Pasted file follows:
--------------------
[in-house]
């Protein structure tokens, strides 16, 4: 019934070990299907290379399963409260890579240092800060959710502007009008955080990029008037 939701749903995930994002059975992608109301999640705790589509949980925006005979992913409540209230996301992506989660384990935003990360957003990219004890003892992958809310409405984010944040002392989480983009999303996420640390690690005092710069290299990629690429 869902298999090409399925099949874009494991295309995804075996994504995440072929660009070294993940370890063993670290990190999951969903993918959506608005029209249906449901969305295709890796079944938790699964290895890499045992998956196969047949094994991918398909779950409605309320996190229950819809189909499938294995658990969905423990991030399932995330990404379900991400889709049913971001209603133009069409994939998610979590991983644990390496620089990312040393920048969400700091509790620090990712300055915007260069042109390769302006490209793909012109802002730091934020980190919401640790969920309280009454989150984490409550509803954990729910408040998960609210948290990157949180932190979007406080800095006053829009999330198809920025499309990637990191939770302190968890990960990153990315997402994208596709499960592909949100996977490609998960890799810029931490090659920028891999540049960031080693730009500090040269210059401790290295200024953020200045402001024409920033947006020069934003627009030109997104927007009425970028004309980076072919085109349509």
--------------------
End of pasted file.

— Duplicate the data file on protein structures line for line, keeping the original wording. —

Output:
[in-house]
């Protein structure tokens, strides 16, 4: 019934070990299907290379399963409260890579240092800060959710502007009008955080990029008037 939701749903995930994002059975992608109301999640705790589509949980925006005979992913409540209230996301992506989660384990935003990360957003990219004890003892992958809310409405984010944040002392989480983009999303996420640390690690005092710069290299990629690429 869902298999090409399925099949874009494991295309995804075996994504995440072929660009070294993940370890063993670290990190999951969903993918959506608005029209249906449901969305295709890796079944938790699964290895890499045992998956196969047949094994991918398909779950409605309320996190229950819809189909499938294995658990969905423990991030399932995330990404379900991400889709049913971001209603133009069409994939998610979590991983644990390496620089990312040393920048969400700091509790620090990712300055915007260069042109390769302006490209793909012109802002730091934020980190919401640790969920309280009454989150984490409550509803954990729910408040998960609210948290990157949180932190979007406080800095006053829009999330198809920025499309990637990191939770302190968890990960990153990315997402994208596709499960592909949100996977490609998960890799810029931490090659920028891999540049960031080693730009500090040269210059401790290295200024953020200045402001024409920033947006020069934003627009030109997104927007009425970028004309980076072919085109349509």